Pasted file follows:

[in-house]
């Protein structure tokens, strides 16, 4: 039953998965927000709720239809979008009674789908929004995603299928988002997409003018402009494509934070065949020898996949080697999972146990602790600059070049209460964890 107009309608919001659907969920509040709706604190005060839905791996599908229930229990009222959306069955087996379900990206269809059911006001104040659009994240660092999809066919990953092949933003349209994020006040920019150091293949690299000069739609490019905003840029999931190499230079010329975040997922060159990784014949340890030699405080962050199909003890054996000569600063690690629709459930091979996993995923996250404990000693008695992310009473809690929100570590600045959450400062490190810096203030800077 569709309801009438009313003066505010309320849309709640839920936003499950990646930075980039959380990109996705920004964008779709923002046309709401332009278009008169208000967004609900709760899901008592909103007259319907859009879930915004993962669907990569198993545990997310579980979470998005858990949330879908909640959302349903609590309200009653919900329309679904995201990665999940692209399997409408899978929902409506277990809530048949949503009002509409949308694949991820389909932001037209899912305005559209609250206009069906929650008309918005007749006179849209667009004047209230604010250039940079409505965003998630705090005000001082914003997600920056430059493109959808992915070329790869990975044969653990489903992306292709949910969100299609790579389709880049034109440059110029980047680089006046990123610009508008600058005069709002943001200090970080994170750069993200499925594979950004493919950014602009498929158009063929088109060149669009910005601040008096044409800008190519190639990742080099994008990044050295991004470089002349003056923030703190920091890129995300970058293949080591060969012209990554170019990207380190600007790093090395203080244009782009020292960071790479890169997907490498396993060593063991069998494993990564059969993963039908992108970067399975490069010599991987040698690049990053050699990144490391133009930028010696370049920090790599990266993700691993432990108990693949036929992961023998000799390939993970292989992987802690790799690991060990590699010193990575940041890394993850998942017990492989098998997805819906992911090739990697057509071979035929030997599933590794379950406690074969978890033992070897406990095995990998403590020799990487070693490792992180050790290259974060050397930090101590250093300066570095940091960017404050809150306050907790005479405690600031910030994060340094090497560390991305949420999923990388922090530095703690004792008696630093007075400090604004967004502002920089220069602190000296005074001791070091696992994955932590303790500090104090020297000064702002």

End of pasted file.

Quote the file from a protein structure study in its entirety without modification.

[in-house]
């Protein structure tokens, strides 16, 4: 039953998965927000709720239809979008009674789908929004995603299928988002997409003018402009494509934070065949020898996949080697999972146990602790600059070049209460964890 107009309608919001659907969920509040709706604190005060839905791996599908229930229990009222959306069955087996379900990206269809059911006001104040659009994240660092999809066919990953092949933003349209994020006040920019150091293949690299000069739609490019905003840029999931190499230079010329975040997922060159990784014949340890030699405080962050199909003890054996000569600063690690629709459930091979996993995923996250404990000693008695992310009473809690929100570590600045959450400062490190810096203030800077 569709309801009438009313003066505010309320849309709640839920936003499950990646930075980039959380990109996705920004964008779709923002046309709401332009278009008169208000967004609900709760899901008592909103007259319907859009879930915004993962669907990569198993545990997310579980979470998005858990949330879908909640959302349903609590309200009653919900329309679904995201990665999940692209399997409408899978929902409506277990809530048949949503009002509409949308694949991820389909932001037209899912305005559209609250206009069906929650008309918005007749006179849209667009004047209230604010250039940079409505965003998630705090005000001082914003997600920056430059493109959808992915070329790869990975044969653990489903992306292709949910969100299609790579389709880049034109440059110029980047680089006046990123610009508008600058005069709002943001200090970080994170750069993200499925594979950004493919950014602009498929158009063929088109060149669009910005601040008096044409800008190519190639990742080099994008990044050295991004470089002349003056923030703190920091890129995300970058293949080591060969012209990554170019990207380190600007790093090395203080244009782009020292960071790479890169997907490498396993060593063991069998494993990564059969993963039908992108970067399975490069010599991987040698690049990053050699990144490391133009930028010696370049920090790599990266993700691993432990108990693949036929992961023998000799390939993970292989992987802690790799690991060990590699010193990575940041890394993850998942017990492989098998997805819906992911090739990697057509071979035929030997599933590794379950406690074969978890033992070897406990095995990998403590020799990487070693490792992180050790290259974060050397930090101590250093300066570095940091960017404050809150306050907790005479405690600031910030994060340094090497560390991305949420999923990388922090530095703690004792008696630093007075400090604004967004502002920089220069602190000296005074001791070091696992994955932590303790500090104090020297000064702002």